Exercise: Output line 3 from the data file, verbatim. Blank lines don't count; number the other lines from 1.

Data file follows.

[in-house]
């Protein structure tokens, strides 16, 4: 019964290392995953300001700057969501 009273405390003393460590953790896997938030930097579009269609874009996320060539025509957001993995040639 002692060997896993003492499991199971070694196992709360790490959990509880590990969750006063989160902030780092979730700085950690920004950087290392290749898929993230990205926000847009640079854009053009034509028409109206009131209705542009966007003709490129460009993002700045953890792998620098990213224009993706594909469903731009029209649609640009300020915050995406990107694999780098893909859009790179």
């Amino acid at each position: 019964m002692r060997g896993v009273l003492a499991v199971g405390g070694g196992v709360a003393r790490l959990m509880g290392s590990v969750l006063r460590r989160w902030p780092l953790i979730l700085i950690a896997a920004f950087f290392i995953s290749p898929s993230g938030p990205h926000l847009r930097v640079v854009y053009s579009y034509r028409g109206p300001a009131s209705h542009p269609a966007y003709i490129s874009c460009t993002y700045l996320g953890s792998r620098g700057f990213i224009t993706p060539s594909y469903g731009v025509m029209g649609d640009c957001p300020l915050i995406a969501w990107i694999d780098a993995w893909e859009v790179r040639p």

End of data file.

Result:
């Amino acid at each position: 019964m002692r060997g896993v009273l003492a499991v199971g405390g070694g196992v709360a003393r790490l959990m509880g290392s590990v969750l006063r460590r989160w902030p780092l953790i979730l700085i950690a896997a920004f950087f290392i995953s290749p898929s993230g938030p990205h926000l847009r930097v640079v854009y053009s579009y034509r028409g109206p300001a009131s209705h542009p269609a966007y003709i490129s874009c460009t993002y700045l996320g953890s792998r620098g700057f990213i224009t993706p060539s594909y469903g731009v025509m029209g649609d640009c957001p300020l915050i995406a969501w990107i694999d780098a993995w893909e859009v790179r040639p």